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The Vernal Equinox

At 4.30 GMT (Ireland is in the same timezone as Greenwich) this morning we reached the exact halfway point between the Winter Solstice just past, and the approaching Summer Solstice. Today the night and day were of equal length, which is where the term ‘equinox” derives, night and day being equal in length. We are now in the Great Northern Summer, when each day is longer than each night. And it was a lovely sunny day here in Wicklow too, a change from the cloudy days of the last week. And it does look like proper spring. Here are some of the delights I’ve encountered:

25239549894_7ba8a50e3fAbove is the amazing broad green on the way into Greystones from the south (Charlesland) side. Every year it is gold from the flowers of thousands of cultivated daffodils. You still have time to see this, but soon the flowers will begin to wilt, so don’t wait too long.

Yesterday I found two different moth species under the light by the back door, firstly the beautiful little Double-striped Pug (Gymnoscelis rufifasciata):

25617928750_3057233c0cAnd secondly, the slightly larger and longer Diurnea fagella, which badly needs a common name:

25285794564_6741eee9beTwo heralds of warmer weather. And now, with midnight approaching, I must go.

The Eclipse and Equinox

St. Patrick’s Day is usually the time when spring begins to feel like spring, and this year we had a bright and dry St. Patrick’s Day. And it was the first day I noticed the power of the spring booms.

The biggest bloomers of the moment are the prickly Gorse or Furze bushes. You need to lean in close to get the scent, but it's very strong and beautiful too.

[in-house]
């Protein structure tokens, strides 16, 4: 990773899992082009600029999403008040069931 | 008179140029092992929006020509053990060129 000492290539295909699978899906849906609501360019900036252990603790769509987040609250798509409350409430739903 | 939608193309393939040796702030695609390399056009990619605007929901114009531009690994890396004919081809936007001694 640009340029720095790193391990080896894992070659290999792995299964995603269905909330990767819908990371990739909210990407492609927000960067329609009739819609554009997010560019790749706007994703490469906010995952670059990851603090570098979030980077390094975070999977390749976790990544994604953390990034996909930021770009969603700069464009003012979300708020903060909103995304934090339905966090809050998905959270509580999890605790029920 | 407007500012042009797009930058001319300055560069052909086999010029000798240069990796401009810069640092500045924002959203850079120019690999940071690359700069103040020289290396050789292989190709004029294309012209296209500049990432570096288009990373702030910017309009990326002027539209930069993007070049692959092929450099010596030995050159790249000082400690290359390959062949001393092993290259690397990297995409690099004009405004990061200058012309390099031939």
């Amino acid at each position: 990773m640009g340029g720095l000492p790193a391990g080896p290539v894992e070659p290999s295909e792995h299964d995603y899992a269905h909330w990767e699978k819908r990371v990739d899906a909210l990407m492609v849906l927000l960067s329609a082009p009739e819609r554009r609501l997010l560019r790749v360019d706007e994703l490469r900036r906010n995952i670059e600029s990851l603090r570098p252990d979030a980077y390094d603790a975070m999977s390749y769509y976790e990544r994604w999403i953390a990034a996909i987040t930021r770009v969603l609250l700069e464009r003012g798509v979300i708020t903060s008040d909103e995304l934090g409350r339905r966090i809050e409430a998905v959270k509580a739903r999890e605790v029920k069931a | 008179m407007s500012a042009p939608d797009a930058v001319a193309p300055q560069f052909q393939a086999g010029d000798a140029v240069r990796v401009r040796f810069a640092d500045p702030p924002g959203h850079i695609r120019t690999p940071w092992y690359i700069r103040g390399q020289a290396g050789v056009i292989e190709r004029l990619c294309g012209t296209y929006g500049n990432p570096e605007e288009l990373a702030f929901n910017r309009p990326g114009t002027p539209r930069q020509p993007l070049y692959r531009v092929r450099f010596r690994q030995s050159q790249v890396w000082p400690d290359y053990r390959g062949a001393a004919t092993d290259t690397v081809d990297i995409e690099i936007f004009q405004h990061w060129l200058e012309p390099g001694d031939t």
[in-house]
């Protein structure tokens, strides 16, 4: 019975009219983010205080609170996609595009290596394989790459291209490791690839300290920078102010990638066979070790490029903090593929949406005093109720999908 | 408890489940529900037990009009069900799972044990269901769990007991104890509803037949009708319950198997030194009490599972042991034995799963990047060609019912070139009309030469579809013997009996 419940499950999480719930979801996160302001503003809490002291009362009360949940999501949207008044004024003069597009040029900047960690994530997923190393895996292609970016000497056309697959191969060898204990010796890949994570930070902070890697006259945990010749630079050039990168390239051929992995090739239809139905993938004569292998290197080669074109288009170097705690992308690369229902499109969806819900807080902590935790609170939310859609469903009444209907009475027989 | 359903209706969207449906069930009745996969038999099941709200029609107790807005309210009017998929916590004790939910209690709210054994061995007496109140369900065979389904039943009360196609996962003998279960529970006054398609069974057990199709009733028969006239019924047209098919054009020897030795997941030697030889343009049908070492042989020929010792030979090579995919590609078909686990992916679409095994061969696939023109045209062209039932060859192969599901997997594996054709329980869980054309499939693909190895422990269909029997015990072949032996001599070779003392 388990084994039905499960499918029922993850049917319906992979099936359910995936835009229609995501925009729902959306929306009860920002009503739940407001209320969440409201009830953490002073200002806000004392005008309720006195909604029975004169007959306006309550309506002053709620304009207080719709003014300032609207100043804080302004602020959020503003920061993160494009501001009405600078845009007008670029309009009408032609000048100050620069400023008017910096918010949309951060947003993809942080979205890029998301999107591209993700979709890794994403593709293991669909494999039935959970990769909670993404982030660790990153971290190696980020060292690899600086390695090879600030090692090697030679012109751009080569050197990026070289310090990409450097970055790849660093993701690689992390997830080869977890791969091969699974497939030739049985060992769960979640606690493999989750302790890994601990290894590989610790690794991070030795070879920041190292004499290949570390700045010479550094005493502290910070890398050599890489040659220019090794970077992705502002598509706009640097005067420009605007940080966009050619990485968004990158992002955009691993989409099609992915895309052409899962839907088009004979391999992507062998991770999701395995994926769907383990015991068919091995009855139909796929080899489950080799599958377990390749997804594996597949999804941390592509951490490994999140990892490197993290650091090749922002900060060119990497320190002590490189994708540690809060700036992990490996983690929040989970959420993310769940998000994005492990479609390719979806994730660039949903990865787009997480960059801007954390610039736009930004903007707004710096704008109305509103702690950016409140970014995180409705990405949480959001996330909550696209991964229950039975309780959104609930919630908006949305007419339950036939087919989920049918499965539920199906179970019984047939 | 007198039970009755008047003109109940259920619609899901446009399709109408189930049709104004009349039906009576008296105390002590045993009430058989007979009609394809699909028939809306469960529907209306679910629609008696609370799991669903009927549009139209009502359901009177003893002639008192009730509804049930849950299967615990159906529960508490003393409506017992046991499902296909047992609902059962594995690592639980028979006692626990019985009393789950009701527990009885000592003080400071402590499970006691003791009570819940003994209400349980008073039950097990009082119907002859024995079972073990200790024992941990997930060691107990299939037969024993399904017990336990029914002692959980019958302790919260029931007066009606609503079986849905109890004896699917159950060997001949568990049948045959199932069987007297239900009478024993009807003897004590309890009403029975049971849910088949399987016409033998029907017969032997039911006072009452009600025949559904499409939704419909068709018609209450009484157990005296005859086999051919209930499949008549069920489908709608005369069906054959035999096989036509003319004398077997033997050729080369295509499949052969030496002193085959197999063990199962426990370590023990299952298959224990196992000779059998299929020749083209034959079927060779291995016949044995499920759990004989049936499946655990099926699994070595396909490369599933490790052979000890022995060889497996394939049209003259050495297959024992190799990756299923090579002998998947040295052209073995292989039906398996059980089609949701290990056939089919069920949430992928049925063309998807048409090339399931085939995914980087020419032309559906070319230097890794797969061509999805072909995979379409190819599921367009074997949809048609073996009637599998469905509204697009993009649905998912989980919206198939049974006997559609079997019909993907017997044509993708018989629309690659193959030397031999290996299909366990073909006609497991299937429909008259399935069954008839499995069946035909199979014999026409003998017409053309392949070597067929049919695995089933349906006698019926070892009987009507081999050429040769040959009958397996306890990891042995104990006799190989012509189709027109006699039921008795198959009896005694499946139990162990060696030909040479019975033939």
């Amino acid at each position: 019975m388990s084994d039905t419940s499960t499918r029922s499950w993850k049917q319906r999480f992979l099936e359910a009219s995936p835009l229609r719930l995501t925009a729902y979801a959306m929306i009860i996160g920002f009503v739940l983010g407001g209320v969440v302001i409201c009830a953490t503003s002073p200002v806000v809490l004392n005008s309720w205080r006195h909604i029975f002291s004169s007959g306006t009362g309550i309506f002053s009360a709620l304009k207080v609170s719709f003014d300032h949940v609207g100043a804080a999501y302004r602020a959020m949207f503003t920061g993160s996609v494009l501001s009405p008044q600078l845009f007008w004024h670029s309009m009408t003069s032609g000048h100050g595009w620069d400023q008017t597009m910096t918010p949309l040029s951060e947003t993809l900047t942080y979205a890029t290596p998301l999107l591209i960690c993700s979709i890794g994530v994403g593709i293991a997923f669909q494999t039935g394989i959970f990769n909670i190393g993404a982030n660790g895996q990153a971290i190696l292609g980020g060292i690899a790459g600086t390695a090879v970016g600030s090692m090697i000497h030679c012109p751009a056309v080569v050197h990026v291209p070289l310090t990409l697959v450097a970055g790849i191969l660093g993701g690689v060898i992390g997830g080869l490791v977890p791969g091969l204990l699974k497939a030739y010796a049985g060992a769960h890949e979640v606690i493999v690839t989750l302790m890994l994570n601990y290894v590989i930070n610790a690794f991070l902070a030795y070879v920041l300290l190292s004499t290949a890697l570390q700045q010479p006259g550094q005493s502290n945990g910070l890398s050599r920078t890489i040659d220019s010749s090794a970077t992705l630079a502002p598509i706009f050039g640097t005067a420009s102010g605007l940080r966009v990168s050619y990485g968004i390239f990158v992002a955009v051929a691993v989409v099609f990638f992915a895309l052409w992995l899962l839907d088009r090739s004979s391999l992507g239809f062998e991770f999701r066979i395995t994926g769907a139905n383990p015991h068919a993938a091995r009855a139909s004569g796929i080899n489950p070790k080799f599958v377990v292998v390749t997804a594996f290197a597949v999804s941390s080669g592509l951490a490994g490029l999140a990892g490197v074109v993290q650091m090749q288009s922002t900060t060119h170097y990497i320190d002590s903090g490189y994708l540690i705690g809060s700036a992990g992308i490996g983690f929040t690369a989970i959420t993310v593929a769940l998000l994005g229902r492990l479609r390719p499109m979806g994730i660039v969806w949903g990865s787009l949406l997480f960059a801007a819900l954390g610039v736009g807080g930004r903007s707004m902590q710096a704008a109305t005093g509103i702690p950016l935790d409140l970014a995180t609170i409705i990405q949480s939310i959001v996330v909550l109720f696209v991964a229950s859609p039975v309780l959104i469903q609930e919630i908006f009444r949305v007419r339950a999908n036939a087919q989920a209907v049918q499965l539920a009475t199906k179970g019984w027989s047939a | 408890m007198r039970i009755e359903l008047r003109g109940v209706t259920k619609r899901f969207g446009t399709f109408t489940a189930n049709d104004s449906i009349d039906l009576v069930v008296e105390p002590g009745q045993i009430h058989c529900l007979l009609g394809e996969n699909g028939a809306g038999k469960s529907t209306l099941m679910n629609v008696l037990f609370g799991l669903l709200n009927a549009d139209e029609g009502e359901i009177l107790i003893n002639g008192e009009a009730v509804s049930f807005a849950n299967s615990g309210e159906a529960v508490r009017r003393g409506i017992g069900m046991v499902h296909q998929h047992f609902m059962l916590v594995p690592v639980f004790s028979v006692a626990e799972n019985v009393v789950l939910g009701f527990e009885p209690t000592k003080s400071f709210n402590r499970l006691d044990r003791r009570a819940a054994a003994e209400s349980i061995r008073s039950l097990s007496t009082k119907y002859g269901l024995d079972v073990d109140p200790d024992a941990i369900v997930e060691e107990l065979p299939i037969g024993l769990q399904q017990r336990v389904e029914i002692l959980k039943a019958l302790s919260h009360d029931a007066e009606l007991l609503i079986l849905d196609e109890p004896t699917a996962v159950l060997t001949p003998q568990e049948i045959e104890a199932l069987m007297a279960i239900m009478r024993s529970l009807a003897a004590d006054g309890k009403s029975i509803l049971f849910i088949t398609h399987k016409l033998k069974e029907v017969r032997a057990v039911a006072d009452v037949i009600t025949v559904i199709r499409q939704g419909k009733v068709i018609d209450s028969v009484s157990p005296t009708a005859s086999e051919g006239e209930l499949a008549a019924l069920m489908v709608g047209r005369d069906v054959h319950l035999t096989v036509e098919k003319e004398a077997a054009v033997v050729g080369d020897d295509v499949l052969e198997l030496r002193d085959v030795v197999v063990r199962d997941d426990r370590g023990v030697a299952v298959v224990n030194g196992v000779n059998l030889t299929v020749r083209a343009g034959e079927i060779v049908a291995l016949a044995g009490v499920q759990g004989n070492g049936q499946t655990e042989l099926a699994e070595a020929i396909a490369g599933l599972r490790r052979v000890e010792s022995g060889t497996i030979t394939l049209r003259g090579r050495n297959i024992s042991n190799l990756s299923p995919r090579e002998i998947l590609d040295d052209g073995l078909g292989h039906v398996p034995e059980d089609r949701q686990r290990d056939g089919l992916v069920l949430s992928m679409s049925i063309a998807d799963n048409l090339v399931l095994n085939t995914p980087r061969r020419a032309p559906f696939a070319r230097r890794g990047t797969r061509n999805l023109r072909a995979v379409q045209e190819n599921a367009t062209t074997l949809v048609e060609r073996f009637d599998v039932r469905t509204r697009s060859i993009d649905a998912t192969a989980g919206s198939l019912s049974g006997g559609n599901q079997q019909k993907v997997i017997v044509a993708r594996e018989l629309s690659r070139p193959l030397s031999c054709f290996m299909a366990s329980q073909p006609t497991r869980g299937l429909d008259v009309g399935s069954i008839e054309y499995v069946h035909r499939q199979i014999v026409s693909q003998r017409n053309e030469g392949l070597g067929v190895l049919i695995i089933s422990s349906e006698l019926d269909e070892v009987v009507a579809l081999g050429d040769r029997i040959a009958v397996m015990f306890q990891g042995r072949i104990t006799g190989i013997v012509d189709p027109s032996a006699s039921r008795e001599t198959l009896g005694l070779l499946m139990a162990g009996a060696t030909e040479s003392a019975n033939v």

The biggest bloomers of the moment are the prickly Gorse or Furze bushes. You need to lean in close to get the scent, but it’s very strong and beautiful too.
Alexanders is a smooth relative of the hogweed which dominates the banks and hedgerows of Wicklow in spring, dying off in early summer. They creamy flowers are like cauliflower, but the unusual frangrance they produce is very much the perfume of spring. They are very important flowers as bees depend on them to make honey at this time of year.
Alexanders is a smooth relative of the hogweed which dominates the banks and hedgerows of Wicklow in spring, dying off in early summer. The creamy flowers are like cauliflower, but the unusual frangrance they produce is very much the perfume of spring. They are very important flowers as bees depend on them to make honey at this time of year.

Friday, March 20, brought with it a rare event, an eclipse of the sun, the first since August 11, 1999. It was a cloudy morning but I still managed to get some decent photos of the spectacle. 90% of the sun was eclipsed at the darkest point. Our next one won’t be until 2026.

Approaching the darkest part of the eclipse the cloud gave way temporarily to allow me this photo.
Approaching the darkest part of the eclipse the cloud gave way temporarily to allow me this photo.
Ironically this photo of the eclipse nearing its end is more impressive than the earlier photo, largely because you can see more clearly what is happening between the two heavenly bodies.
Ironically this photo of the eclipse nearing its end is more impressive than the earlier photo, largely because you can see more clearly what is happening between the two heavenly bodies.

On Friday night at 10.45 pm GMT another important event occurred – the spring equinox. This moment is the exact half-way point between the winter and summer solstices. That means that Saturday was the first day of astronomical spring. And it was a beautiful day too. I have more spring phenomena report, but just for now let’s leave it at that.